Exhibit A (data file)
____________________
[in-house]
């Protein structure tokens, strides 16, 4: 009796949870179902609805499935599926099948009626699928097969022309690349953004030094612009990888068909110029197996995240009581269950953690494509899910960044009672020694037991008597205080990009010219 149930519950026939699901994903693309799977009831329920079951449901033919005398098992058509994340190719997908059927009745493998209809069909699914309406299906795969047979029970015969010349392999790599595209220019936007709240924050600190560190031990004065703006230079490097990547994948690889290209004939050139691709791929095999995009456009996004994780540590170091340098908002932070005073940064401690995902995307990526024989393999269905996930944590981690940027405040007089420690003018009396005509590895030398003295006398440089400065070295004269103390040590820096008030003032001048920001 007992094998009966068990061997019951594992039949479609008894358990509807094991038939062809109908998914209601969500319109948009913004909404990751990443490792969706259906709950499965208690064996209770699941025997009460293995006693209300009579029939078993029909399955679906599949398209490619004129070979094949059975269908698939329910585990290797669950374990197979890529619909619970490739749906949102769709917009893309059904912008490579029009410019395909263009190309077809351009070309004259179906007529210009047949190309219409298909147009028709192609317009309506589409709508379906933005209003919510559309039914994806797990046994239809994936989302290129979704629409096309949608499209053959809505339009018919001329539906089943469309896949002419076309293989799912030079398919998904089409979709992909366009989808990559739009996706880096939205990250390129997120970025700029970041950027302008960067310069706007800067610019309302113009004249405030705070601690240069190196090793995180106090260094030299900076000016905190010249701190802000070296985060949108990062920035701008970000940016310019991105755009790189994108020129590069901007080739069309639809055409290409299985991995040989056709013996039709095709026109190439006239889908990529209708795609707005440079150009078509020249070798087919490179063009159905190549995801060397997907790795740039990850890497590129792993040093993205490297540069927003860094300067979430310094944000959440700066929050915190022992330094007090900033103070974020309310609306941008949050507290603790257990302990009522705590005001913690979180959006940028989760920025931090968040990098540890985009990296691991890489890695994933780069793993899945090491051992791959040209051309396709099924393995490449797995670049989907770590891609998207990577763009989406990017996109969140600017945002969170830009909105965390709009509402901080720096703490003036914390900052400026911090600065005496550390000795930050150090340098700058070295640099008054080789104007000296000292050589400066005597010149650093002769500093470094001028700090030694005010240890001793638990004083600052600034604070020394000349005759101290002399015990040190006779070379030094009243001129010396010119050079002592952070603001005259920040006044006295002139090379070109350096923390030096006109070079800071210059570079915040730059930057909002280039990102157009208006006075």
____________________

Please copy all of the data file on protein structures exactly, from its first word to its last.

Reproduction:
[in-house]
């Protein structure tokens, strides 16, 4: 009796949870179902609805499935599926099948009626699928097969022309690349953004030094612009990888068909110029197996995240009581269950953690494509899910960044009672020694037991008597205080990009010219 149930519950026939699901994903693309799977009831329920079951449901033919005398098992058509994340190719997908059927009745493998209809069909699914309406299906795969047979029970015969010349392999790599595209220019936007709240924050600190560190031990004065703006230079490097990547994948690889290209004939050139691709791929095999995009456009996004994780540590170091340098908002932070005073940064401690995902995307990526024989393999269905996930944590981690940027405040007089420690003018009396005509590895030398003295006398440089400065070295004269103390040590820096008030003032001048920001 007992094998009966068990061997019951594992039949479609008894358990509807094991038939062809109908998914209601969500319109948009913004909404990751990443490792969706259906709950499965208690064996209770699941025997009460293995006693209300009579029939078993029909399955679906599949398209490619004129070979094949059975269908698939329910585990290797669950374990197979890529619909619970490739749906949102769709917009893309059904912008490579029009410019395909263009190309077809351009070309004259179906007529210009047949190309219409298909147009028709192609317009309506589409709508379906933005209003919510559309039914994806797990046994239809994936989302290129979704629409096309949608499209053959809505339009018919001329539906089943469309896949002419076309293989799912030079398919998904089409979709992909366009989808990559739009996706880096939205990250390129997120970025700029970041950027302008960067310069706007800067610019309302113009004249405030705070601690240069190196090793995180106090260094030299900076000016905190010249701190802000070296985060949108990062920035701008970000940016310019991105755009790189994108020129590069901007080739069309639809055409290409299985991995040989056709013996039709095709026109190439006239889908990529209708795609707005440079150009078509020249070798087919490179063009159905190549995801060397997907790795740039990850890497590129792993040093993205490297540069927003860094300067979430310094944000959440700066929050915190022992330094007090900033103070974020309310609306941008949050507290603790257990302990009522705590005001913690979180959006940028989760920025931090968040990098540890985009990296691991890489890695994933780069793993899945090491051992791959040209051309396709099924393995490449797995670049989907770590891609998207990577763009989406990017996109969140600017945002969170830009909105965390709009509402901080720096703490003036914390900052400026911090600065005496550390000795930050150090340098700058070295640099008054080789104007000296000292050589400066005597010149650093002769500093470094001028700090030694005010240890001793638990004083600052600034604070020394000349005759101290002399015990040190006779070379030094009243001129010396010119050079002592952070603001005259920040006044006295002139090379070109350096923390030096006109070079800071210059570079915040730059930057909002280039990102157009208006006075």